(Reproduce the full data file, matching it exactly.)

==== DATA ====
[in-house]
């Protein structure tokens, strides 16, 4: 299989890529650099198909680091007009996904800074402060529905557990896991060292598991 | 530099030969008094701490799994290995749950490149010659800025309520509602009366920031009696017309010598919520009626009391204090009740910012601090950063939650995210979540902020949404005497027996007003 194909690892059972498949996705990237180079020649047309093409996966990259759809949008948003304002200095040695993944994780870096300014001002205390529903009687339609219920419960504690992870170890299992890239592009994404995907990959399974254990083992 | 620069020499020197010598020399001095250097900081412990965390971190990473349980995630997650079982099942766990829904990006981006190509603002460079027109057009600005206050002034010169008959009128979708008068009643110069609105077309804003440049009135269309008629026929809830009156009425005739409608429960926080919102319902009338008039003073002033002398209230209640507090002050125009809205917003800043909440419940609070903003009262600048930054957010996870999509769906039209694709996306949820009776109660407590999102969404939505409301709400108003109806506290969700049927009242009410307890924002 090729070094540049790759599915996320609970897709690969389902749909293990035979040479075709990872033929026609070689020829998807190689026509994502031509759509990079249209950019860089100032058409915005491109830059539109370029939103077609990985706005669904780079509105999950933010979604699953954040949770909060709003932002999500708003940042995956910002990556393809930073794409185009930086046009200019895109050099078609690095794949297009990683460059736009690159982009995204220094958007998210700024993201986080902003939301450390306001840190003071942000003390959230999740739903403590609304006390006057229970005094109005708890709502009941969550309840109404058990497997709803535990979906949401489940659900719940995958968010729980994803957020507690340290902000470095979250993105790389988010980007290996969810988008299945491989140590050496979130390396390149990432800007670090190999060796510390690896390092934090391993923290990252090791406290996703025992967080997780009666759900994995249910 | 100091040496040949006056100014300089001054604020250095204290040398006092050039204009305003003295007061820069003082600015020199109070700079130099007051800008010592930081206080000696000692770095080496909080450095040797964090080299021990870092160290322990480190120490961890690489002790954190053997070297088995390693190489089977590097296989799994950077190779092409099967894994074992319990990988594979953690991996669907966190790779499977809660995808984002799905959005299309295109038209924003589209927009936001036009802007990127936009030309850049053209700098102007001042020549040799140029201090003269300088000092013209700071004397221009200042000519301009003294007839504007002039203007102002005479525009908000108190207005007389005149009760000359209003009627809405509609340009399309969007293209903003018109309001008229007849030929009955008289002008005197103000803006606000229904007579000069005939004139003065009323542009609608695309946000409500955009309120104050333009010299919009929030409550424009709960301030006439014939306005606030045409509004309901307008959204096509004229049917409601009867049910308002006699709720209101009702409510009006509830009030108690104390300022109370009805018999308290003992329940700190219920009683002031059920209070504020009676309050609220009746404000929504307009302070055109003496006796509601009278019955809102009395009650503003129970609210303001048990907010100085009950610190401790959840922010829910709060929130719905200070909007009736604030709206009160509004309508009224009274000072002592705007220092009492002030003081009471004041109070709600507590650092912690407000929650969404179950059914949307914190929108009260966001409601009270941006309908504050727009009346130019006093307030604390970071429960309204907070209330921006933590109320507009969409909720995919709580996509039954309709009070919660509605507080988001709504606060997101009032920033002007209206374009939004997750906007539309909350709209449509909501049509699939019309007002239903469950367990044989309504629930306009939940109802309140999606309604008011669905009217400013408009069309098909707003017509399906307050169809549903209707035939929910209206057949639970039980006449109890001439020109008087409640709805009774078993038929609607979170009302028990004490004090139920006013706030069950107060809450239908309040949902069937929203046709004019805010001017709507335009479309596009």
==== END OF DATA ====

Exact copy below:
[in-house]
């Protein structure tokens, strides 16, 4: 299989890529650099198909680091007009996904800074402060529905557990896991060292598991 | 530099030969008094701490799994290995749950490149010659800025309520509602009366920031009696017309010598919520009626009391204090009740910012601090950063939650995210979540902020949404005497027996007003 194909690892059972498949996705990237180079020649047309093409996966990259759809949008948003304002200095040695993944994780870096300014001002205390529903009687339609219920419960504690992870170890299992890239592009994404995907990959399974254990083992 | 620069020499020197010598020399001095250097900081412990965390971190990473349980995630997650079982099942766990829904990006981006190509603002460079027109057009600005206050002034010169008959009128979708008068009643110069609105077309804003440049009135269309008629026929809830009156009425005739409608429960926080919102319902009338008039003073002033002398209230209640507090002050125009809205917003800043909440419940609070903003009262600048930054957010996870999509769906039209694709996306949820009776109660407590999102969404939505409301709400108003109806506290969700049927009242009410307890924002 090729070094540049790759599915996320609970897709690969389902749909293990035979040479075709990872033929026609070689020829998807190689026509994502031509759509990079249209950019860089100032058409915005491109830059539109370029939103077609990985706005669904780079509105999950933010979604699953954040949770909060709003932002999500708003940042995956910002990556393809930073794409185009930086046009200019895109050099078609690095794949297009990683460059736009690159982009995204220094958007998210700024993201986080902003939301450390306001840190003071942000003390959230999740739903403590609304006390006057229970005094109005708890709502009941969550309840109404058990497997709803535990979906949401489940659900719940995958968010729980994803957020507690340290902000470095979250993105790389988010980007290996969810988008299945491989140590050496979130390396390149990432800007670090190999060796510390690896390092934090391993923290990252090791406290996703025992967080997780009666759900994995249910 | 100091040496040949006056100014300089001054604020250095204290040398006092050039204009305003003295007061820069003082600015020199109070700079130099007051800008010592930081206080000696000692770095080496909080450095040797964090080299021990870092160290322990480190120490961890690489002790954190053997070297088995390693190489089977590097296989799994950077190779092409099967894994074992319990990988594979953690991996669907966190790779499977809660995808984002799905959005299309295109038209924003589209927009936001036009802007990127936009030309850049053209700098102007001042020549040799140029201090003269300088000092013209700071004397221009200042000519301009003294007839504007002039203007102002005479525009908000108190207005007389005149009760000359209003009627809405509609340009399309969007293209903003018109309001008229007849030929009955008289002008005197103000803006606000229904007579000069005939004139003065009323542009609608695309946000409500955009309120104050333009010299919009929030409550424009709960301030006439014939306005606030045409509004309901307008959204096509004229049917409601009867049910308002006699709720209101009702409510009006509830009030108690104390300022109370009805018999308290003992329940700190219920009683002031059920209070504020009676309050609220009746404000929504307009302070055109003496006796509601009278019955809102009395009650503003129970609210303001048990907010100085009950610190401790959840922010829910709060929130719905200070909007009736604030709206009160509004309508009224009274000072002592705007220092009492002030003081009471004041109070709600507590650092912690407000929650969404179950059914949307914190929108009260966001409601009270941006309908504050727009009346130019006093307030604390970071429960309204907070209330921006933590109320507009969409909720995919709580996509039954309709009070919660509605507080988001709504606060997101009032920033002007209206374009939004997750906007539309909350709209449509909501049509699939019309007002239903469950367990044989309504629930306009939940109802309140999606309604008011669905009217400013408009069309098909707003017509399906307050169809549903209707035939929910209206057949639970039980006449109890001439020109008087409640709805009774078993038929609607979170009302028990004490004090139920006013706030069950107060809450239908309040949902069937929203046709004019805010001017709507335009479309596009």